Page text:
11. 11. PRUDENTIAL FINANCIAL, INC. ITEM 4 — PROPOSAL TO APPROVE THE these unissued shares will again be available for future PRUDENTIAL FINANCIAL, INC. EMPLOYEE grants under the ESPP. STOCK PURCHASE PLAN Purchase Price for the Shares. Under the ESPP, The Board of Directors believes that encouraging stock participating employees are granted options, each with a ownership by employees of Prudential Financial and its term of not more than 2 years, to purchase shares of affiliates is an effective method of aligning the interests Common Stock of Prudential Financial at a price of employees and Prudential Financial shareholders in a determined by the plan administrator. The price will be way that is beneficial to employees, shareholders and at least equal to (i) 85% of the share’s “fair market the Company. Prudential Financial first acted on this value” as of the date of grant or (ii) 85% of the share’s belief by providing an Associates Grant of stock options fair market value as of the “exercise date” or (iii) the to most non-executive employees at the time of lesser of the two prices. The phrase “fair market value” demutualization. The Board is further encouraging share is generally defined by the ESPP as the last trade, ownership by adopting the Prudential Financial, Inc. regular way, in Prudential Financial’s Common Stock Employee Stock Purchase Plan (the “ESPP”), subject to on the NYSE on the date on which fair market value is shareholder approval. being determined. Eligibility. The ESPP is a broad-based plan designed to meet the requirements of Section 423 of the Internal Administration. The ESPP generally will be Revenue Code (the “Code”) by offering almost all administered by a committee of at least three members employees the opportunity to buy shares of Prudential comprised solely of Directors or employees of Financial Common Stock at a discount from the Prudential Financial or any of its affiliates selected by prevailing fair market value. Generally, all employees of the committee of the Board of Directors that is Prudential Financial and any of its affiliates that are responsible for overseeing the ESPP. This authorized to participate in the ESPP, worldwide, will administrative committee—called the plan administrator be eligible to join the ESPP. However, the plan —will have the discretion to determine a number of the administrator has discretion to exclude certain important terms of the offering of stock for purchase employees from joining the ESPP. Excludable under the ESPP, within the general parameters employees include those employees whose customary established under the ESPP. For example, when options employment is 20 hours or less per week, certain are granted to employees pursuant to the ESPP, the plan temporary or seasonal employees, those employees who administrator will determine whether the exercise price have been employed for less than two years and certain to purchase shares will be based on the price prevailing highly compensated employees. The Company intends at the time of grant, will be based on the price prevailing to exclude Senior Vice Presidents and above and their at the time the shares are purchased or will be based on equivalents from participating in the ESPP. whichever of such prices is lower. The plan Shares Authorized for Issuance. The ESPP authorizes administrator will also determine, with respect to each the issuance of 26,367,235 shares of Prudential grant of options under the ESPP, whether to exclude Financial’s Common Stock, which represent 5% of the from participation those employees who may be shares of Common Stock outstanding on December 31, excluded under the terms of the ESPP, the length of 2004. The shares to be issued under the ESPP may be each offering period under the ESPP (up to the authorized but unissued shares or may be treasury maximum 2-year option term), and when the amounts shares. Upon the occurrence of certain events that affect that are accumulated under the ESPP by employees for Prudential Financial’s capitalization, appropriate the purchase of stock will be applied to actually adjustments will be made in the number and kind of purchase shares of Prudential Financial Common Stock. shares that may be issued under the ESPP in the future and in the number and kind of shares and price per share Employee Contributions. An employee may join the under all outstanding grants made before the event to ESPP by authorizing after-tax “payroll contributions” to maintain equivalent rights, value and features of grants be deducted from gross wages. Additionally, if an before and after the event. If any granted options are employee is making payroll contributions, the plan canceled, terminated or otherwise settled without the administrator may also permit such employee to make issuance of some or all of the shares subject to the grant, “cash” contributions within the limits established for Page 8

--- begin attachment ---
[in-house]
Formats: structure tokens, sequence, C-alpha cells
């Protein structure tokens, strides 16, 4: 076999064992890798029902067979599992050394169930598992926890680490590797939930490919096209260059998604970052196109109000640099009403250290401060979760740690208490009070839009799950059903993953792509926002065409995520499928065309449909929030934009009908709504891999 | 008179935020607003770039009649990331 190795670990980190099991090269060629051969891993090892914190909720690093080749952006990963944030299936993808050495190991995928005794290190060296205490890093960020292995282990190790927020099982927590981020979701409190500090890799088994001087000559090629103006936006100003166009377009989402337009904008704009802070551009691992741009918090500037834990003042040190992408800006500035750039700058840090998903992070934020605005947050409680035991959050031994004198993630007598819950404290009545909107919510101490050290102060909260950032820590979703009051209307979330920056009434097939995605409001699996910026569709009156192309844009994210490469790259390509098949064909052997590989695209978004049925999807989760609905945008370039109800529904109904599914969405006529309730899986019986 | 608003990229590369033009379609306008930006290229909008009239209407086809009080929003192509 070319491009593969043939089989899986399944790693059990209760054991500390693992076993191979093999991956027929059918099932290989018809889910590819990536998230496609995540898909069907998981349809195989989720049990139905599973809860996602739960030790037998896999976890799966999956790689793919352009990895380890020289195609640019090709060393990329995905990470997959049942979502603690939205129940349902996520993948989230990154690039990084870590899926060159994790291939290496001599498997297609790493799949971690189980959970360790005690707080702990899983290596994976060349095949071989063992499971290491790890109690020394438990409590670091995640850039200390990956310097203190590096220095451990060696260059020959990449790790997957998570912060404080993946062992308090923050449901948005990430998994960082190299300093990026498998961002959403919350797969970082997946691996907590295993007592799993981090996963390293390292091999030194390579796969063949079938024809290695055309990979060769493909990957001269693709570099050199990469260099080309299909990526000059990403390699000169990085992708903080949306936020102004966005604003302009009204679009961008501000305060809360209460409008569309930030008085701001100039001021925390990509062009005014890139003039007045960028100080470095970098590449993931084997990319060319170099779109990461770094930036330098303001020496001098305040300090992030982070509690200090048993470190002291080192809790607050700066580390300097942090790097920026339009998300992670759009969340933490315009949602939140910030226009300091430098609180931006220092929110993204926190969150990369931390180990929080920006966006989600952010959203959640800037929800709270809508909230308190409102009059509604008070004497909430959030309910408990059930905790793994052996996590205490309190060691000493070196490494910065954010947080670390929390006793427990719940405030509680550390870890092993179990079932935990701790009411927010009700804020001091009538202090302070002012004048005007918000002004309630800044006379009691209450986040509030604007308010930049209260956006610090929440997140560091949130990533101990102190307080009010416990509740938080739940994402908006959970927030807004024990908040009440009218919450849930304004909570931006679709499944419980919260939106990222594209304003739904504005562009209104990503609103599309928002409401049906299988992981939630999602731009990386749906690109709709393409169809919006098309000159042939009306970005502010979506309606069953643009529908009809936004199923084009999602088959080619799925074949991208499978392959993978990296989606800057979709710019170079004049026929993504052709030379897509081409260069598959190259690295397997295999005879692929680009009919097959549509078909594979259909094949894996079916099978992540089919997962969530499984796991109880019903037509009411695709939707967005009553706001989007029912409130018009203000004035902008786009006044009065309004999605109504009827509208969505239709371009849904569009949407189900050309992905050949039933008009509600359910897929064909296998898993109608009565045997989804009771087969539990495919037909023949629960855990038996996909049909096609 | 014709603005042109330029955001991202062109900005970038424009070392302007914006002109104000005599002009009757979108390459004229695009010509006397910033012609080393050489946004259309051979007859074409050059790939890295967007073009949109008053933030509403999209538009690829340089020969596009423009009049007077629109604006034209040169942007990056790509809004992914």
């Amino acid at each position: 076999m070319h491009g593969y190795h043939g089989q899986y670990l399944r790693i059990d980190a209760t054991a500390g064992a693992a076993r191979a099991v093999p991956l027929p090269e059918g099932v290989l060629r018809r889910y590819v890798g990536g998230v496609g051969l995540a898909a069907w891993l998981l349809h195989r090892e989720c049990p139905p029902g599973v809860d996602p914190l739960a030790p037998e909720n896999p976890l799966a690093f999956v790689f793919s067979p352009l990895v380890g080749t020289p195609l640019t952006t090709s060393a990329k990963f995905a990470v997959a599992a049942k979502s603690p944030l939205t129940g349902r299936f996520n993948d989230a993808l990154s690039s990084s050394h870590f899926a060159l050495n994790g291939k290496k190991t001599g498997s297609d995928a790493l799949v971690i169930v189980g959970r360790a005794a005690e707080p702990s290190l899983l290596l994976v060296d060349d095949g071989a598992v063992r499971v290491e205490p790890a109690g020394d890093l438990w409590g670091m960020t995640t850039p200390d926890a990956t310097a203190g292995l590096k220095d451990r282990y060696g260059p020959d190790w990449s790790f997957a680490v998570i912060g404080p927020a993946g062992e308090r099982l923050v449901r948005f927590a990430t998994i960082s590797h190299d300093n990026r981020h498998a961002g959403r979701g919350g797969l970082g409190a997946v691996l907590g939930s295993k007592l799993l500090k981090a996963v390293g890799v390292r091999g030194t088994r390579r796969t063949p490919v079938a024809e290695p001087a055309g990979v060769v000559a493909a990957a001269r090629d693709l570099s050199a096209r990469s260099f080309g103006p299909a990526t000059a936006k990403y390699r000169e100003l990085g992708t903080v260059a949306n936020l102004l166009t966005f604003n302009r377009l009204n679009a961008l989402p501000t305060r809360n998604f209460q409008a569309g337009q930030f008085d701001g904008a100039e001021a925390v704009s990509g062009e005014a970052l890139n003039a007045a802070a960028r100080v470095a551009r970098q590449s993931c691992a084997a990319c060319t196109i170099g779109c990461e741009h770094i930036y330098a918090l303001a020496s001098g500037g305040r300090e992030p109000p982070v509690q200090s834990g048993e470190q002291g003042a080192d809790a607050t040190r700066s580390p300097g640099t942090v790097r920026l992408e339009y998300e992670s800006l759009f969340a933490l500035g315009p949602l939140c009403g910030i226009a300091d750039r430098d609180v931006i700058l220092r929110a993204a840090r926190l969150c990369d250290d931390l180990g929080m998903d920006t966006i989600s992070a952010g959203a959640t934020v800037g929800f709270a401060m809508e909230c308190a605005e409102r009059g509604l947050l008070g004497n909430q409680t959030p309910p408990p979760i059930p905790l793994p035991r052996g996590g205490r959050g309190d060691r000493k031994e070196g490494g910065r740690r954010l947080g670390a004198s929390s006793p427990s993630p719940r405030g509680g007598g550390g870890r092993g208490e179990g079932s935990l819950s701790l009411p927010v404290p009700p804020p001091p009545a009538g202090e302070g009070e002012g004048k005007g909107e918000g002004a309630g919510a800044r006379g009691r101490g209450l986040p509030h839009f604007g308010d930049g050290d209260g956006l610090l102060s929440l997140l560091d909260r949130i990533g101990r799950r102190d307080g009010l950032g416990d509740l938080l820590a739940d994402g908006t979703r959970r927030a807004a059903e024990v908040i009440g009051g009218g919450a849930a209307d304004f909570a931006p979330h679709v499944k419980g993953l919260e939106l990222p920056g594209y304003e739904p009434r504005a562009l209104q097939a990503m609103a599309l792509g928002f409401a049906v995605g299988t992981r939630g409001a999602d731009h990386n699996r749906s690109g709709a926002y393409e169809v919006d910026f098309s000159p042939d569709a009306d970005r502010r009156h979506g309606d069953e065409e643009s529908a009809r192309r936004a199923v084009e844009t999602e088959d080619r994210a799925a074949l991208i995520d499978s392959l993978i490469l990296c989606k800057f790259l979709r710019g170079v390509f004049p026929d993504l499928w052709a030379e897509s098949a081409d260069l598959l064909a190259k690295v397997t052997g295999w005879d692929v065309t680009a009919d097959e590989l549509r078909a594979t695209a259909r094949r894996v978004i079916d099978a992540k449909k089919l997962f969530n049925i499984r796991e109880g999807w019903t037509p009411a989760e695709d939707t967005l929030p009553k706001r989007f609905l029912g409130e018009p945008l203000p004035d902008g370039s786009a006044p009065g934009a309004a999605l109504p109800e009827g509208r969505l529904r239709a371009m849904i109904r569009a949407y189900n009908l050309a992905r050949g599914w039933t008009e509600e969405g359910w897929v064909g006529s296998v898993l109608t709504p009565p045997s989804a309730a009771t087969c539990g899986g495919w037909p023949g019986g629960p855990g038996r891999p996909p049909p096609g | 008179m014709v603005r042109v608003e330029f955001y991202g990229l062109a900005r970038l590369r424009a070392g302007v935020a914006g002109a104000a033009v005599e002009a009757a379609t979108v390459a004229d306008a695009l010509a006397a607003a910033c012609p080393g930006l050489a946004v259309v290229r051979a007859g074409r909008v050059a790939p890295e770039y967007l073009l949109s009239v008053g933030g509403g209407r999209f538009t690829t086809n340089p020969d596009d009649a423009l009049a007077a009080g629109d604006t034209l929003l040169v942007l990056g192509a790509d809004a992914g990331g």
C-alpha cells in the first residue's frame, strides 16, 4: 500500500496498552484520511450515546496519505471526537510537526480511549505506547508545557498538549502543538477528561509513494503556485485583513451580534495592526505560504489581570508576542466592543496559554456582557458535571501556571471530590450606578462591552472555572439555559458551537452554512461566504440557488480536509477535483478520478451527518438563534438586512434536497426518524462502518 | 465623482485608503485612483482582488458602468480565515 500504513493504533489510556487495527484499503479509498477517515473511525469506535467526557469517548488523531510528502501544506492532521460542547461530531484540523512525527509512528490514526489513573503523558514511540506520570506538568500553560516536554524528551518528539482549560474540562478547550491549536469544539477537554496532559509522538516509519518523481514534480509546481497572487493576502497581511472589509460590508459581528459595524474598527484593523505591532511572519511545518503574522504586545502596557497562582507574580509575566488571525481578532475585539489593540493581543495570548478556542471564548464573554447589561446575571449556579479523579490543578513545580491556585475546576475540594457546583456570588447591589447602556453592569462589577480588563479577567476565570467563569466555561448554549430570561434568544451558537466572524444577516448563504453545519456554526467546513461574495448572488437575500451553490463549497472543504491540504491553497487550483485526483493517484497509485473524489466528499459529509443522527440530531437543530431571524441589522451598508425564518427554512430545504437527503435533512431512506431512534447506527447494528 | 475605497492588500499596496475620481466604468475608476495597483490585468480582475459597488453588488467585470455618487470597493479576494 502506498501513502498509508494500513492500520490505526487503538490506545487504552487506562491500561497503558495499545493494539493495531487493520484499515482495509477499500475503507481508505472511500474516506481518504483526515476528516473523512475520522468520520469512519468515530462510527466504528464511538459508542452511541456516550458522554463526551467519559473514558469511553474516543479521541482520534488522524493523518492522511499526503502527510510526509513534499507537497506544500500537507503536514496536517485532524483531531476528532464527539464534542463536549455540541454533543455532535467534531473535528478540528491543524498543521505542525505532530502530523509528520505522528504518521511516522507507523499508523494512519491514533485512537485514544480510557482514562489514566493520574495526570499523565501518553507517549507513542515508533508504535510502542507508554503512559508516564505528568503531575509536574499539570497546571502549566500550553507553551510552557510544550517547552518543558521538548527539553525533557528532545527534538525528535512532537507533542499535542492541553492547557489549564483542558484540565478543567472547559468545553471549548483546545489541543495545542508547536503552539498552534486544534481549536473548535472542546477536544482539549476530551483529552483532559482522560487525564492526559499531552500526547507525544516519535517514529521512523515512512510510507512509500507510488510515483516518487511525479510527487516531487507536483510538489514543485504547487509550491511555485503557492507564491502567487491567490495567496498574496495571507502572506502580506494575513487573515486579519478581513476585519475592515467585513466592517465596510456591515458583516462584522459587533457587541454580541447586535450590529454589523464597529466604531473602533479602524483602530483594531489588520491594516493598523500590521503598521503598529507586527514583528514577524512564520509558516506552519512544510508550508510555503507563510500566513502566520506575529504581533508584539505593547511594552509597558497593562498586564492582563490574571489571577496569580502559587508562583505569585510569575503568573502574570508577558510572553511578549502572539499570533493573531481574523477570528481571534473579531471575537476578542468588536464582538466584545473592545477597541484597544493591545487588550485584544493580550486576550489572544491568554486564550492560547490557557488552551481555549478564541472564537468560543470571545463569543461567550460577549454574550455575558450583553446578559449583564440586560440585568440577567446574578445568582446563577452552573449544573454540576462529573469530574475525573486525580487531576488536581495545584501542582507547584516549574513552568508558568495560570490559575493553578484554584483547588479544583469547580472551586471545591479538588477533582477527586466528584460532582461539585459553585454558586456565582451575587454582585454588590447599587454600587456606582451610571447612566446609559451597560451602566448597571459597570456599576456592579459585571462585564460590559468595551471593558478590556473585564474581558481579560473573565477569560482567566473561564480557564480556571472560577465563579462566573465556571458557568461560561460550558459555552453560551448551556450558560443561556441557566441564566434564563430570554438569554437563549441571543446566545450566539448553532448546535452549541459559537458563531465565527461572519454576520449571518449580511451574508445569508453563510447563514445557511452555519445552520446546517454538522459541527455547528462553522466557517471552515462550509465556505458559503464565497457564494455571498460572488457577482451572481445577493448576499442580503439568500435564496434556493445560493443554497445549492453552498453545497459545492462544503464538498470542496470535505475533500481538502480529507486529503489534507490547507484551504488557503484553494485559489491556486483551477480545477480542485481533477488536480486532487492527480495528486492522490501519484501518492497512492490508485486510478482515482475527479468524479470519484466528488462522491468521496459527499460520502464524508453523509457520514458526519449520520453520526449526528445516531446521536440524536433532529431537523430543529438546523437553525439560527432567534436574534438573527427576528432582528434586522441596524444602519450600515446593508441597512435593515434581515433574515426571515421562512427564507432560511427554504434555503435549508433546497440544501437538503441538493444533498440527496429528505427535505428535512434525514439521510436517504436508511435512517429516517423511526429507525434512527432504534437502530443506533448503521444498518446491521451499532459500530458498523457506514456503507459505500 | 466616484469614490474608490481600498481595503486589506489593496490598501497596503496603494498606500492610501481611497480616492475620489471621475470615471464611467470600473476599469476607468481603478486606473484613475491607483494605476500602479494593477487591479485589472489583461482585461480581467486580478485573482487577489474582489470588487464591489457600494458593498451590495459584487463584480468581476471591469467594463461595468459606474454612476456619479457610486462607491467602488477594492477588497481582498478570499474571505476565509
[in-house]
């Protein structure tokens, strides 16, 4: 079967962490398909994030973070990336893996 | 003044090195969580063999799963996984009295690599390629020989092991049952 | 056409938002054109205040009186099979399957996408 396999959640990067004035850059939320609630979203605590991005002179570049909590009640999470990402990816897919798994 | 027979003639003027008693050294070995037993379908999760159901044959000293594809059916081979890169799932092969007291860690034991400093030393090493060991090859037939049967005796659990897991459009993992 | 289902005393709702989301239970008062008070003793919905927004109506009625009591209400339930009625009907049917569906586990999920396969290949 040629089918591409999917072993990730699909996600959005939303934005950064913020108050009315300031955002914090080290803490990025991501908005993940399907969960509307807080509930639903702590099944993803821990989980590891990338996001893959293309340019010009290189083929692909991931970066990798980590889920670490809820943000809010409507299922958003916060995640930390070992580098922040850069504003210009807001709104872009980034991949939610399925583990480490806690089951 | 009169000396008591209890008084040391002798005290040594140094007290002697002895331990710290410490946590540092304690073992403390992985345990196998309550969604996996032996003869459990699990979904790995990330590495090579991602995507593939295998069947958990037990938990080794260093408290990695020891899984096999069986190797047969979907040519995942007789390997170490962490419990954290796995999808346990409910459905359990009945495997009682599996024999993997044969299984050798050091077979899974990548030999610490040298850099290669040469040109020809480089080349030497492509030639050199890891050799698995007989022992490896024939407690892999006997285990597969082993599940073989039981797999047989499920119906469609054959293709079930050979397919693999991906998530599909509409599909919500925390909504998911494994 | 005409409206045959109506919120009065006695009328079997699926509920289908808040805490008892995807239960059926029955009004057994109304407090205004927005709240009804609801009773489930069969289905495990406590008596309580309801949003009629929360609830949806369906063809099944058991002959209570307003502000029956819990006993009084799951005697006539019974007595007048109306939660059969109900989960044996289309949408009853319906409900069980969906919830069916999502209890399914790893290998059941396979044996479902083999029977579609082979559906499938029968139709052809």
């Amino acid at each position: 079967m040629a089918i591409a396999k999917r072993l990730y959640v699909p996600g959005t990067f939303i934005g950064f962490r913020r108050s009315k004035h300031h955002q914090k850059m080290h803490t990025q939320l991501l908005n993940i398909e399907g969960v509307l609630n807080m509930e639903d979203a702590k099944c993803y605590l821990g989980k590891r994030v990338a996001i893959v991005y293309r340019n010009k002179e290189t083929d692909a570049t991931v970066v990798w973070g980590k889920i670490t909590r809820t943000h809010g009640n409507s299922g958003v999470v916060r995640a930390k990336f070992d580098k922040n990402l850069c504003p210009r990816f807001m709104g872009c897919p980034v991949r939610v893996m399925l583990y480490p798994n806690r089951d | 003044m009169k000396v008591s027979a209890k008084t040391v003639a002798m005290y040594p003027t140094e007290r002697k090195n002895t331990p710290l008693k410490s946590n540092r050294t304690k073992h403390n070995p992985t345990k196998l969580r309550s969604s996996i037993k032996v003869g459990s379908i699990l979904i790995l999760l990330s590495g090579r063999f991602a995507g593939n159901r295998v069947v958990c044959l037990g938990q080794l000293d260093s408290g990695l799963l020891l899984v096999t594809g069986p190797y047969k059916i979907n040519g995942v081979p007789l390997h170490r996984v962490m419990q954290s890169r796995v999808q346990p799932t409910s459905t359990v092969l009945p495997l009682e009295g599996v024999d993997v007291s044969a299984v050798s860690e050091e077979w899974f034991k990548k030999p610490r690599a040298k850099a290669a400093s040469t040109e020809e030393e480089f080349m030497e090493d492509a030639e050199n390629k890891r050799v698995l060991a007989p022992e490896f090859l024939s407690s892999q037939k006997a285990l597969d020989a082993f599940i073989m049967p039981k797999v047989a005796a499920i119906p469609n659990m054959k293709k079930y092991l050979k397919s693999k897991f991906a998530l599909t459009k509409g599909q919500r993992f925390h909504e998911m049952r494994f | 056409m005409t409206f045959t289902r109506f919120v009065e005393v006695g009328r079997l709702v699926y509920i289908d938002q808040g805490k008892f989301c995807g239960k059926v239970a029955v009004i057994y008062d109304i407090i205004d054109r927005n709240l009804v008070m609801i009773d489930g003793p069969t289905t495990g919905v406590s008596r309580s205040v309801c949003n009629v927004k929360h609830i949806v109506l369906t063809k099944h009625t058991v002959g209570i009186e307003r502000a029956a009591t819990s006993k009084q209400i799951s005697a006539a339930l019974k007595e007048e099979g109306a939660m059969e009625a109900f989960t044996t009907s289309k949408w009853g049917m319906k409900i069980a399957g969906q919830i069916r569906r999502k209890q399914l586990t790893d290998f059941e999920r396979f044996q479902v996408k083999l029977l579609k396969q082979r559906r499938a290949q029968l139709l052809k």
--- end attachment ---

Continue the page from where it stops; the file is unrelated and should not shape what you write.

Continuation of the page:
12. 12. 2005 PROXY STATEMENT such offering period. The maximum amount that an Shareholder approval is required for any amendment employee may contribute during a calendar year under that would increase the number of shares available for the ESPP is $25,000 (or a lesser amount that the plan issuance under the ESPP, lower the minimum exercise administrator determines). An employee may reduce the price at which options may be granted or change the amount of payroll contributions under the ESPP and, if class of affiliates whose employees are eligible to permitted by the plan administrator, may increase such participate in the ESPP. contributions. An employee also has the right to completely cease participating in the ESPP at any time. U.S. Federal Income Tax Consequences. The grant of an option under the ESPP will not have any U.S. federal tax Purchase of Shares. Shares may be purchased by consequences to either the employee or Prudential employees under the ESPP on an exercise date or dates Financial or any of its affiliates. The exercise of an established by the plan administrator. There will be at option also will not have any immediate U.S. federal tax least one exercise date during each offering period and, consequences to the employee. Any determination of if any offering period lasts for more than one year, at U.S. federal tax consequences will depend on whether least one exercise date each year. Prior to any exercise the option shares are disposed of after the expiration of date, each employee may elect to withdraw the one year after the date the option shares are transferred contributions made to the employee’s account during to the employee and two years after the date of grant of that offering period. Unless an employee elects such a the option (referred to below as the “holding periods”). withdrawal, the cash balance in the employee’s account If the exercise price for the shares is less than the fair under the ESPP on any exercise date will be used to market value of the shares at the date of grant, a portion purchase the maximum number of whole shares of of the amount realized by the employee on the Common Stock that can be purchased with the account disposition of the shares may be categorized as ordinary balance at the exercise price established for that offering income. If the holding periods are met and the price of period. Purchased shares will be held by the plan the option is fixed at the date of grant (so that the price custodian until such time as the participating employee is based on the fair market value of the shares on that either requests a distribution or terminates employment. date and is not less than 85% of such value), the amount of any such discount from the fair market value of the Termination of Employment. Generally, if an employee stock (or, if less, the excess, if any, of the sales proceeds who is employed with Prudential Financial or any of its over the aggregate exercise price of such shares) will be affiliates terminates his employment for any reason treated as ordinary income and any additional gain will other than death or permanent disability, any be treated as long-term capital gain. If the holding outstanding options granted to him will terminate and periods are met and the exercise price is not fixed on the any funds (and previously purchased Common Stock) in date of grant (that is, the purchase price of the stock may his individual account will be returned to him. If an be based on the value of the stock at the time of employee’s employment terminates due to death or exercise), the amount of any discount from the fair permanent disability, the employee or his designated market value of the stock at the date of grant (or, if less, beneficiary, as applicable, will have the option to elect the excess, if any, of the sales proceeds over the either to have the employee’s contributions distributed aggregate exercise price of such shares) will be treated or to have the employee’s options exercised at the next as ordinary income and any additional gain will be date of exercise. treated as long-term capital gain. Neither Prudential Financial nor any unconsolidated affiliate employing the Amendment and Termination. The Compensation participant will be entitled to any U.S. federal tax Committee of Prudential Financial’s Board of Directors deduction with respect to the amount treated as long- may terminate, suspend or amend the ESPP at any time, term capital gain or as ordinary income as a result of the but such termination, suspension or amendment may not rules described above for shares disposed of after the adversely affect any options then outstanding under the holding periods. If the shares are disposed of prior to the ESPP without the consent of the recipients of those expiration of the holding periods described above (a options. “disqualifying disposition”), generally the excess of the fair market value of such shares at the time of exercise over the aggregate exercise price will be ordinary Page 9